Last, but certainly not least, I was able to find Those Terrible Kids, a 1906 film produced by The Edison Manufacturing Company and directed by Wallace McCutcheon and Edwin S. Porter. The plot follows exactly what the title states: two boys and their dog cause chaos on the streets (stealing a woman’s purse, assaulting a Chinese immigrant, ruining the work of a poster-hanger, and more). In the end, everyone they’ve attacked gangs up against them, and the boys are sent off to jail with their dog trailing behind.

The New Family Electric Theatre didn’t remain open for very long. By December of 1906, it had already been sold to new owners. After that, details are incredibly foggy. It was nowhere to be seen in the 1916-17 Little Falls City Directory. That isn’t to say Little Falls was without access to movies after The Family Electric Theatre, in fact it was the opposite.

Little Falls experienced a massive cinema boom in the following years. The Bijou opened in 1907, the Milo following in 1909 (where the Falls Theatre, built in 1933, now stands), the Victor (later the aforementioned Harwha and even later, the Lindy) in 1913, and the Ripley in the 1930s. The town even housed the Airport Drive-in, which many residents still remember fondly. And that’s just Little Falls! Randall had the Randall Theater in the 1940s, and Pierz had the Star Theatre in the 1950s!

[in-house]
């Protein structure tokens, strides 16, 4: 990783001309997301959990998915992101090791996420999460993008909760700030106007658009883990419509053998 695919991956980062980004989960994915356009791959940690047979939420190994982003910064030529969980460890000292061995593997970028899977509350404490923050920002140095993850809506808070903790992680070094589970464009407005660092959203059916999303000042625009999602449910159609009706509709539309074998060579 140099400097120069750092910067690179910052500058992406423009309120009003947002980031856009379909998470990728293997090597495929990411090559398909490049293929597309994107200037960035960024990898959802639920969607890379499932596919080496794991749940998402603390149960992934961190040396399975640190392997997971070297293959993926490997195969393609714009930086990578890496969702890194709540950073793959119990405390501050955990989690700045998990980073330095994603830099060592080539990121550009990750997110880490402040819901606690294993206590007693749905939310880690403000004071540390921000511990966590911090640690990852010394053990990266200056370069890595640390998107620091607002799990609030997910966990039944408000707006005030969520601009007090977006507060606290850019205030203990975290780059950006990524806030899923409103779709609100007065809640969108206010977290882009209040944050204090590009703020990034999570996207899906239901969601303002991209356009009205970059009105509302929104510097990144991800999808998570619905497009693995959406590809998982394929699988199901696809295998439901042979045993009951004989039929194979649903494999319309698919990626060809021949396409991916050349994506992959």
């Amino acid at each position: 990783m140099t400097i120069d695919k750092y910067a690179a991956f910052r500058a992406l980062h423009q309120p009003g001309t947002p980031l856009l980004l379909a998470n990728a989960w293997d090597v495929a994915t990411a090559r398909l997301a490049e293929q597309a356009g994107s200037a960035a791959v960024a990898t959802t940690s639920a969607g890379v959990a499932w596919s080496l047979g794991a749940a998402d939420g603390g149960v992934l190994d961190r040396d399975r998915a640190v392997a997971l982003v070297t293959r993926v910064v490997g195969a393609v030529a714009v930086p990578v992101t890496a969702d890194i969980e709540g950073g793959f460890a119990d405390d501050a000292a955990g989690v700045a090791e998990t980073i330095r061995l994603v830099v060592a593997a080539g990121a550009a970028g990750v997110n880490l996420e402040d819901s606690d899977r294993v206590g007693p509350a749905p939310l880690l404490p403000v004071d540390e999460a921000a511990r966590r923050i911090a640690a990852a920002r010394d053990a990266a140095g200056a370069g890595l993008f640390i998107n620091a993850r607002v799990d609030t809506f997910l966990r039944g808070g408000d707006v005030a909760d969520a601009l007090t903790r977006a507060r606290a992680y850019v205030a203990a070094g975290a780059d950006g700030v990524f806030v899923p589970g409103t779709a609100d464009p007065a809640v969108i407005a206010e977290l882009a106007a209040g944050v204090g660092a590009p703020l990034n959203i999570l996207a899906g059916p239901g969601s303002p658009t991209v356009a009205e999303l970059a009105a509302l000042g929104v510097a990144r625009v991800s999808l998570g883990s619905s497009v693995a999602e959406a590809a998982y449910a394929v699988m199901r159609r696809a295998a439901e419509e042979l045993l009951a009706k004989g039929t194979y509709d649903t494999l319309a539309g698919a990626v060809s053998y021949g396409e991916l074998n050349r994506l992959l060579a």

The scope of cinema has grown exponentially since those early days: new movies come out daily, blockbusters keep getting bigger and bigger, and even more unnecessary sequels are pushed out than you can keep up with. That just means there’s something out there for everybody.

The joy is in the search for that favorite, in grabbing a snack and a pop and sitting down in the cold, dark theater for a couple hours of escapism. And as soon as the Falls Theatre is up and running again, you can bet I’ll be there.


By Grace Duxbury
Copyright 2023, Morrison County Historical Society



“Behind the Curtain at the Nickelodeon: America’s First Movie Theatre.” Theatre Historical Society of America. https://historictheatres.org/blog/2016/11/14/behind-the-curtain-at-the-nickelodeon-americas-first-movie-theatre/.

“La Poule Aux Œufs D’or (1905) the Hen That Laid the Golden Eggs.” A Cinema History. http://www.acinemahistory.com/2021/07/la-poule-aux-ufs-dor-1905-hen-that-laid.html.

L’Inspection du Capitaine. Fondation Jérôme Seydoux-Pathé. http://filmographie.fondation-jeromeseydoux-pathe.com/5741-l.

“Captain’s Inspection.” The Internet Movie Database. IMDb.com. https://www.imdb.com/title/tt1767328/.